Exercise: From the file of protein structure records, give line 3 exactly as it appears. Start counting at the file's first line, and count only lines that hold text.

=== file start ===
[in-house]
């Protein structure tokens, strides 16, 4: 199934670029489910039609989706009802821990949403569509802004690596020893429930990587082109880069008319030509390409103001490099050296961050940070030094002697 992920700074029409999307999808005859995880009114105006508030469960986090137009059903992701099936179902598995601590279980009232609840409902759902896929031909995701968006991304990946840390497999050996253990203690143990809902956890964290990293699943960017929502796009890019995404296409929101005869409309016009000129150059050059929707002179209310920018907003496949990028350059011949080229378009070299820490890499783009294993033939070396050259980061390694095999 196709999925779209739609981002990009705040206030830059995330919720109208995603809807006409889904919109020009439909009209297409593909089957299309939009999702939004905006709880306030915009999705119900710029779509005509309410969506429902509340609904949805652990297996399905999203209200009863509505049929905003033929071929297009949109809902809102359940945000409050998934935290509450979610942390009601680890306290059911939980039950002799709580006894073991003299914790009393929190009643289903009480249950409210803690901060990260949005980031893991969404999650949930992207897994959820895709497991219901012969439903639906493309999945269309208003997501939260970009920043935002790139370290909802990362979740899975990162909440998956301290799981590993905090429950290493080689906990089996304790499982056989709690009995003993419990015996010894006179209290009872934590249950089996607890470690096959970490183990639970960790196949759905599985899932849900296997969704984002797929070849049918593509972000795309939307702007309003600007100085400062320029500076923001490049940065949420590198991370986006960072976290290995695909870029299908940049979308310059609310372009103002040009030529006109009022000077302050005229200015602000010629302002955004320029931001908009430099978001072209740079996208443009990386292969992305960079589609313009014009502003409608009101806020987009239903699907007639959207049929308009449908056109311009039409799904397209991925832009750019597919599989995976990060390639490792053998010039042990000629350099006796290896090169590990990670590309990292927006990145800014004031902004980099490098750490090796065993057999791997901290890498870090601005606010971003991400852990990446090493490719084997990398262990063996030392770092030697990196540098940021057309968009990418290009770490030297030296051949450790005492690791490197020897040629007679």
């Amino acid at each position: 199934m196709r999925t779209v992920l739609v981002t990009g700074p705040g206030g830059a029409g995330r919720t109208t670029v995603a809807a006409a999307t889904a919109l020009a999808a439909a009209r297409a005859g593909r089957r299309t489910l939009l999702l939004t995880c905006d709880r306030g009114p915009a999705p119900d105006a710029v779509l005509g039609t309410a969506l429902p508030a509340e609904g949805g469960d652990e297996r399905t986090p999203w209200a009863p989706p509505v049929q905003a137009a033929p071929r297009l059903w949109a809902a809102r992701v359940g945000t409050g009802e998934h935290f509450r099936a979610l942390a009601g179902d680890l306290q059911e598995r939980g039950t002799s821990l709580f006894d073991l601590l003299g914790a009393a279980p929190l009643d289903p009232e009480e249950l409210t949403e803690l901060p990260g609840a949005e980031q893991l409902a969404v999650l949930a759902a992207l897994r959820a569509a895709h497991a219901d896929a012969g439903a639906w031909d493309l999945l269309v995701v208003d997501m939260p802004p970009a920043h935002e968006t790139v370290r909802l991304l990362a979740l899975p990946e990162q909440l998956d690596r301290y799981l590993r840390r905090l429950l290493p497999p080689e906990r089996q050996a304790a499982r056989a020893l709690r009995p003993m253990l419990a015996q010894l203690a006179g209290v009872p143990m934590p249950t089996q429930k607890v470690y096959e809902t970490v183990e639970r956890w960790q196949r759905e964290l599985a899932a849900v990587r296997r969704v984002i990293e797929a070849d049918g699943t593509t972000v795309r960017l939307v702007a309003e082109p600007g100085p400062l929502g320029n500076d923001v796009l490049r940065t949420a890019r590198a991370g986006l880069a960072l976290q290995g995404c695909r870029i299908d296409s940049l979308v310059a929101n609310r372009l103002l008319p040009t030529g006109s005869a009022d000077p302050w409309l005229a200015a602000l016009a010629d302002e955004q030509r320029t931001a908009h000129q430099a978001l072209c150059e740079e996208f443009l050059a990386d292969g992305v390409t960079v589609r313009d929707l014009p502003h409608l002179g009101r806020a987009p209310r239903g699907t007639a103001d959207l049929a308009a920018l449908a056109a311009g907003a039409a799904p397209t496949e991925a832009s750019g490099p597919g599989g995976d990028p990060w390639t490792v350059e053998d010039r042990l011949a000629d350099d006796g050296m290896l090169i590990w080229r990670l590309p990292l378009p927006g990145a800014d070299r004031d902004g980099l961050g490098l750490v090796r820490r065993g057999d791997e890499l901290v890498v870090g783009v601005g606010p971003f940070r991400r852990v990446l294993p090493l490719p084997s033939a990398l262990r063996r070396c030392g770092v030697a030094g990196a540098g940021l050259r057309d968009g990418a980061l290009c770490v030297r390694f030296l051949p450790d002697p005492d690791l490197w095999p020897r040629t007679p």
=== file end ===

């Amino acid at each position: 199934m196709r999925t779209v992920l739609v981002t990009g700074p705040g206030g830059a029409g995330r919720t109208t670029v995603a809807a006409a999307t889904a919109l020009a999808a439909a009209r297409a005859g593909r089957r299309t489910l939009l999702l939004t995880c905006d709880r306030g009114p915009a999705p119900d105006a710029v779509l005509g039609t309410a969506l429902p508030a509340e609904g949805g469960d652990e297996r399905t986090p999203w209200a009863p989706p509505v049929q905003a137009a033929p071929r297009l059903w949109a809902a809102r992701v359940g945000t409050g009802e998934h935290f509450r099936a979610l942390a009601g179902d680890l306290q059911e598995r939980g039950t002799s821990l709580f006894d073991l601590l003299g914790a009393a279980p929190l009643d289903p009232e009480e249950l409210t949403e803690l901060p990260g609840a949005e980031q893991l409902a969404v999650l949930a759902a992207l897994r959820a569509a895709h497991a219901d896929a012969g439903a639906w031909d493309l999945l269309v995701v208003d997501m939260p802004p970009a920043h935002e968006t790139v370290r909802l991304l990362a979740l899975p990946e990162q909440l998956d690596r301290y799981l590993r840390r905090l429950l290493p497999p080689e906990r089996q050996a304790a499982r056989a020893l709690r009995p003993m253990l419990a015996q010894l203690a006179g209290v009872p143990m934590p249950t089996q429930k607890v470690y096959e809902t970490v183990e639970r956890w960790q196949r759905e964290l599985a899932a849900v990587r296997r969704v984002i990293e797929a070849d049918g699943t593509t972000v795309r960017l939307v702007a309003e082109p600007g100085p400062l929502g320029n500076d923001v796009l490049r940065t949420a890019r590198a991370g986006l880069a960072l976290q290995g995404c695909r870029i299908d296409s940049l979308v310059a929101n609310r372009l103002l008319p040009t030529g006109s005869a009022d000077p302050w409309l005229a200015a602000l016009a010629d302002e955004q030509r320029t931001a908009h000129q430099a978001l072209c150059e740079e996208f443009l050059a990386d292969g992305v390409t960079v589609r313009d929707l014009p502003h409608l002179g009101r806020a987009p209310r239903g699907t007639a103001d959207l049929a308009a920018l449908a056109a311009g907003a039409a799904p397209t496949e991925a832009s750019g490099p597919g599989g995976d990028p990060w390639t490792v350059e053998d010039r042990l011949a000629d350099d006796g050296m290896l090169i590990w080229r990670l590309p990292l378009p927006g990145a800014d070299r004031d902004g980099l961050g490098l750490v090796r820490r065993g057999d791997e890499l901290v890498v870090g783009v601005g606010p971003f940070r991400r852990v990446l294993p090493l490719p084997s033939a990398l262990r063996r070396c030392g770092v030697a030094g990196a540098g940021l050259r057309d968009g990418a980061l290009c770490v030297r390694f030296l051949p450790d002697p005492d690791l490197w095999p020897r040629t007679p």